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<nettime> OPPOSITION TO WAR IN THE HEART OF TEXAS
Stefan Wray on Sat, 15 Sep 2001 17:50:25 +0200 (CEST)


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<nettime> OPPOSITION TO WAR IN THE HEART OF TEXAS



OPPOSITION TO WAR IN THE HEART OF TEXAS

AUSTIN EMERGENCY RESPONSE: There is a standing call among progressive
activists in Austin, that if or when the U.S. launches a retaliatory strike,
people will gather at the Texas State Capitol, at 11th & Congress at 5:30
p.m., on the day of the strike or the next day if it occurs at night.


ANTI-WAR ORGANIZING MEETING: Austinites opposed to Bushıs new war have
already begun mobilizing. Following this past Wednesdayıs community meeting
and Fridayıs rallies, the next move is a planning and organizing meeting on
Sunday.

Date and Time:   Sunday, Sept. 16, 5:00 p.m.
Location:        Cafe Mundi, 1704 E. 5th St.


PUBLISH YOUR OWN STORIES: You are invited to publish your own stories,
photos, reports, observations, announcements, and analysis of the current
plans for war and our resistance to it on the Austin Independent Media
Center Web site at http://austin.indymedia.org.

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SADNESS FOR TERRORIST VICTIMS MIXED WITH FEARS OF WAR
300 AUSTINITES MAKE TO RESISTANCE TO BUSHıS WAR VISIBLE
by Stefan Wray
swray {AT} io.com


Austin, TX, September 14, 2001 -- About 300 people gathered in front of the
Texas state capitol today at 5:30 p.m. to voice both sadness for the victims
of Tuesdayıs World Trade Center attack in New York and fear and anger at the
impending military response on the part of the U.S. defense establishment
and government.

Earlier today, a smaller rally had occurred at the University of Texas
campus. Both events were quickly planned after a community meeting attended
by 250 people held on Wednesday evening, just 36 hours after the attack on
Tuesday. 

The theme throughout Wednesdayıs meeting and todayıs protests was that the
type of terrorism inflicted on civilians in New York is deplorable, but so
too will be the anticipated U.S. military response.

At both the community meeting and this afternoonıs rally, the public soap
box was open for anyone to speak. And people needed and wanted to say
something.

Some people simply spoke from the heart, expressing their deep regret over
the loss of life. Others provided a litany of U.S.-backed atrocities
throughout the world that make the death toll in New York and Washington
D.C. seem small by comparison.

Another point raised was that in some ways the U.S. has brought this on
itself. It was said that this terrorism is home-grown. For one, the U.S.,
through itıs foreign policy debacles has enraged many peoples throughout the
world, particularly in the Middle East. And second, the U.S. historically,
through the efforts of the CIA, has in fact even had a hand in the training
of foreign terrorists like Osama bin Laden.

Several people who spoke had been active in the movement against the Gulf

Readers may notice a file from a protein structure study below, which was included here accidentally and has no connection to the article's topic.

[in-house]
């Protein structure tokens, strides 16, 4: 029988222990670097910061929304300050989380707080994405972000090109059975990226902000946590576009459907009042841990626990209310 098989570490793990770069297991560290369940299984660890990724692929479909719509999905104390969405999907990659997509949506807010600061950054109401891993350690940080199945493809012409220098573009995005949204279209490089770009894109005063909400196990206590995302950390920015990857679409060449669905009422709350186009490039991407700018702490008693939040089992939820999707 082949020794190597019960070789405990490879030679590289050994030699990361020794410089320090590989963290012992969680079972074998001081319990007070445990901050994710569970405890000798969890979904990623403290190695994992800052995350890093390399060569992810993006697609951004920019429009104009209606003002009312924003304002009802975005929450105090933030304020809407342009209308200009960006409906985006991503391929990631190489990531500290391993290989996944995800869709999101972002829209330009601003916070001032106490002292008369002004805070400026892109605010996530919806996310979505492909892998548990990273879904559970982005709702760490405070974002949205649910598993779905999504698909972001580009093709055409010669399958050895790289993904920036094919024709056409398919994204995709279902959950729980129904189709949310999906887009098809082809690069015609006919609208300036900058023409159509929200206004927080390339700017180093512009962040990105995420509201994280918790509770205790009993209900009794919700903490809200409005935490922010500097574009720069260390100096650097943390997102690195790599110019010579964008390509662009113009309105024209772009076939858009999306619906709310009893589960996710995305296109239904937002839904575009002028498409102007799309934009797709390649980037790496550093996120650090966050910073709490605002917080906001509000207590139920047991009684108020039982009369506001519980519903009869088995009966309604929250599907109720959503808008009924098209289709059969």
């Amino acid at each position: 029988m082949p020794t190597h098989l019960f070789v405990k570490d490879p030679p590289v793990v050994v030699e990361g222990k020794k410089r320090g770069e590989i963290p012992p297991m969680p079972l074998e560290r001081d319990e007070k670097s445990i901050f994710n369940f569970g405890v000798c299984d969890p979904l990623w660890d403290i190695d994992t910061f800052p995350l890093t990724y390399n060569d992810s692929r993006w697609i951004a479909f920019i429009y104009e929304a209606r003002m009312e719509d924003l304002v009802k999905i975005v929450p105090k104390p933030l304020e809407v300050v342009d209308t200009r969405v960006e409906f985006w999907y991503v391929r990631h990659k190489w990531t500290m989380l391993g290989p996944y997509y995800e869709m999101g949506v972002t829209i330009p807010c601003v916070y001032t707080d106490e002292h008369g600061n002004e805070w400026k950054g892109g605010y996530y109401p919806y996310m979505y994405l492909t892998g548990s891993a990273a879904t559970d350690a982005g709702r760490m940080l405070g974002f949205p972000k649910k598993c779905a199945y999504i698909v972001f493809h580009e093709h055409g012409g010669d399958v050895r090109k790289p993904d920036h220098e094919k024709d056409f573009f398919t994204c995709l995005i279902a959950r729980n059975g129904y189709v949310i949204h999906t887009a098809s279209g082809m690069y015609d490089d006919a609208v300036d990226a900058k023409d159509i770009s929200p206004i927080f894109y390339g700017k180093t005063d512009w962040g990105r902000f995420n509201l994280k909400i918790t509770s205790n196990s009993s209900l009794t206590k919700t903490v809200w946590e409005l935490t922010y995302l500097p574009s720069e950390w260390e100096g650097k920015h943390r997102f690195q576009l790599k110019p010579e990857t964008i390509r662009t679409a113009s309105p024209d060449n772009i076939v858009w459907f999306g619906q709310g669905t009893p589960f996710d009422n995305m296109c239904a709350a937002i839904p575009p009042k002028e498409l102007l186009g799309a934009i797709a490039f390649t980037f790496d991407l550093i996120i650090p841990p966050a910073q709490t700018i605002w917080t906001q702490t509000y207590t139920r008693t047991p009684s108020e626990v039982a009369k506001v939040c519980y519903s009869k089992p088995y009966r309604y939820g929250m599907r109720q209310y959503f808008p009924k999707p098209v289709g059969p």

War in 1990 and 1991. We heard about the hundreds of thousands of Iraqi
civilians who had died as a direct result of the U.S. air war and the
subsequent sanctions.

And we looked forward. Numerous people pointed to potentially dark times
that lie ahead, worried about possible further erosion of the Constitution,
the first and fourth amendments.

Most, except for a few newly arrived students, had lived here while George
W. Bush was governor of Texas. Some had been involved with the Campaign To
End The Death Penalty during his tenure and likened Bushıs eagerness to
march forward with a war to his turning a blind eye to appeals to end the
death penalty. The idea that Governor Death will become President Death was
alluded.

Bushıs father was mentioned. Someone relayed information about how the elder
Bush was linked to the U.S.-backed training Osama bin Laden.

An overarching concern, and argument against military action - which at this
point seems to be inevitable - is that once we retaliate we will enter into
a cycle of terrorism and war. When the U.S. strikes out, terrorists will
strike back. There was a strong worry about this simply getting out of
control.

But also, ideas for action were put forward. Someone from the Green Party
announced a letter writing session the next day to appeal for peace to
legislators. A young Asian woman invited people to a meditation for peace at
the University. Others talked about the need to organize, to both oppose the
use of force and to defend against racially or politically motivated attacks
- and to plan more and hopefully larger demonstrations of opposition to
Bushıs war.

As it turns out, fears of racially motivated attacks are not unfounded.
Already, in Chicago, Seattle, and elsewhere there have been reports of
attempted arsons and gunfire directed at Arab-Americans.

On Day 4, the burgeoning anti-war movement in Austin, Texas is still
cathartic and recovering from the initial shock of terrorism and war. The
speed of events makes it difficult to make sense of it all.

But the threads of an organized and hopefully more powerful opposition to
war from the heart of Texas is underway. There will be another planning
meeting this coming Sunday, Sept. 16, at 5:00 p.m. at Cafe Mundi, 1704 E.
5th St.

There is a standing call that when the U.S. launches a retaliatory strike
that people will again gather at the Texas State Capitol, at 11th and
Congress. If the U.S. strikes during the day, the gathering will be at 5:30
p.m. that day. If it strikes at night, it will be 5:30 p.m. the next day.

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